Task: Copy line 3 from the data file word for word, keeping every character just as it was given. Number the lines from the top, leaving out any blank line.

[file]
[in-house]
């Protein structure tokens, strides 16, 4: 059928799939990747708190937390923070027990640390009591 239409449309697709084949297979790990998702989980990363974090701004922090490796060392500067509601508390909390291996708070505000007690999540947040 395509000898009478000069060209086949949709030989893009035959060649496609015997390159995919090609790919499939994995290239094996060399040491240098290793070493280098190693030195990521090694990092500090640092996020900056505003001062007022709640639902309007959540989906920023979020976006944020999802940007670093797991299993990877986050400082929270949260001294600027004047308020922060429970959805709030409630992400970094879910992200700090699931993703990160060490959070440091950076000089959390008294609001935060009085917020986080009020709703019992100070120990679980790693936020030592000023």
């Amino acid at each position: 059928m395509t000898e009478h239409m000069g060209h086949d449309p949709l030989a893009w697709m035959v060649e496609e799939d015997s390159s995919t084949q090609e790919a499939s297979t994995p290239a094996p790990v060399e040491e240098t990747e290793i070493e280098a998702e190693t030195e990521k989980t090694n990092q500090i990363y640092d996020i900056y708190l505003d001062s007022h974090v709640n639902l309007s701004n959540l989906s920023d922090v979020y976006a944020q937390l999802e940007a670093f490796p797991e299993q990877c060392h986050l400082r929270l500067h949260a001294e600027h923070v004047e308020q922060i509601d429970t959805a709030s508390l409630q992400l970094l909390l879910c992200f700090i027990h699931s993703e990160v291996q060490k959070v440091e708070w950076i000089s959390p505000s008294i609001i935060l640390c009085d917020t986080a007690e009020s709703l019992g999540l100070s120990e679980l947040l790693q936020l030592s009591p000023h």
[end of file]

């Amino acid at each position: 059928m395509t000898e009478h239409m000069g060209h086949d449309p949709l030989a893009w697709m035959v060649e496609e799939d015997s390159s995919t084949q090609e790919a499939s297979t994995p290239a094996p790990v060399e040491e240098t990747e290793i070493e280098a998702e190693t030195e990521k989980t090694n990092q500090i990363y640092d996020i900056y708190l505003d001062s007022h974090v709640n639902l309007s701004n959540l989906s920023d922090v979020y976006a944020q937390l999802e940007a670093f490796p797991e299993q990877c060392h986050l400082r929270l500067h949260a001294e600027h923070v004047e308020q922060i509601d429970t959805a709030s508390l409630q992400l970094l909390l879910c992200f700090i027990h699931s993703e990160v291996q060490k959070v440091e708070w950076i000089s959390p505000s008294i609001i935060l640390c009085d917020t986080a007690e009020s709703l019992g999540l100070s120990e679980l947040l790693q936020l030592s009591p000023h």